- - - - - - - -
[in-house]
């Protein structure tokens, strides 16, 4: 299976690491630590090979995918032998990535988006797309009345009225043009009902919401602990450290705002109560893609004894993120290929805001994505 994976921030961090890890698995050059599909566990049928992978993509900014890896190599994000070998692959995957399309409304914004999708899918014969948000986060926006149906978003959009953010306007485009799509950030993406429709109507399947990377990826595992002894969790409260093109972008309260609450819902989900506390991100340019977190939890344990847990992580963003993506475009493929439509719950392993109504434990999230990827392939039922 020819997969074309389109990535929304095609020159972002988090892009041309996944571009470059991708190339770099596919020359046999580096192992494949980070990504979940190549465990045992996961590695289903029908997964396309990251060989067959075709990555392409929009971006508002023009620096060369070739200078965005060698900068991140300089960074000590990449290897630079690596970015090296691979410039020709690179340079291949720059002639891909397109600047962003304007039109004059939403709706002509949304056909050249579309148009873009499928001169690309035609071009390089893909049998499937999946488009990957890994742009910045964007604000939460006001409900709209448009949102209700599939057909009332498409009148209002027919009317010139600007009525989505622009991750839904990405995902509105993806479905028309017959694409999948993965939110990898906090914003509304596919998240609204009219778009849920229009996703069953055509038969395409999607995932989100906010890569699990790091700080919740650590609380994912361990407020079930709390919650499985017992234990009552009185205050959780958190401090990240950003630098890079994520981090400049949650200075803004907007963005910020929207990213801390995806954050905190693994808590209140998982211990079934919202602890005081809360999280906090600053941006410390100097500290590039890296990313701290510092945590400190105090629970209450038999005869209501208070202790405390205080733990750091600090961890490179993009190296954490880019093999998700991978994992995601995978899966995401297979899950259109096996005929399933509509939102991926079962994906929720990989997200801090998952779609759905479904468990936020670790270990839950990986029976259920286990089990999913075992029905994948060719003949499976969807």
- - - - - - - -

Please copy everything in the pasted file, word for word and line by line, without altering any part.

[in-house]
């Protein structure tokens, strides 16, 4: 299976690491630590090979995918032998990535988006797309009345009225043009009902919401602990450290705002109560893609004894993120290929805001994505 994976921030961090890890698995050059599909566990049928992978993509900014890896190599994000070998692959995957399309409304914004999708899918014969948000986060926006149906978003959009953010306007485009799509950030993406429709109507399947990377990826595992002894969790409260093109972008309260609450819902989900506390991100340019977190939890344990847990992580963003993506475009493929439509719950392993109504434990999230990827392939039922 020819997969074309389109990535929304095609020159972002988090892009041309996944571009470059991708190339770099596919020359046999580096192992494949980070990504979940190549465990045992996961590695289903029908997964396309990251060989067959075709990555392409929009971006508002023009620096060369070739200078965005060698900068991140300089960074000590990449290897630079690596970015090296691979410039020709690179340079291949720059002639891909397109600047962003304007039109004059939403709706002509949304056909050249579309148009873009499928001169690309035609071009390089893909049998499937999946488009990957890994742009910045964007604000939460006001409900709209448009949102209700599939057909009332498409009148209002027919009317010139600007009525989505622009991750839904990405995902509105993806479905028309017959694409999948993965939110990898906090914003509304596919998240609204009219778009849920229009996703069953055509038969395409999607995932989100906010890569699990790091700080919740650590609380994912361990407020079930709390919650499985017992234990009552009185205050959780958190401090990240950003630098890079994520981090400049949650200075803004907007963005910020929207990213801390995806954050905190693994808590209140998982211990079934919202602890005081809360999280906090600053941006410390100097500290590039890296990313701290510092945590400190105090629970209450038999005869209501208070202790405390205080733990750091600090961890490179993009190296954490880019093999998700991978994992995601995978899966995401297979899950259109096996005929399933509509939102991926079962994906929720990989997200801090998952779609759905479904468990936020670790270990839950990986029976259920286990089990999913075992029905994948060719003949499976969807």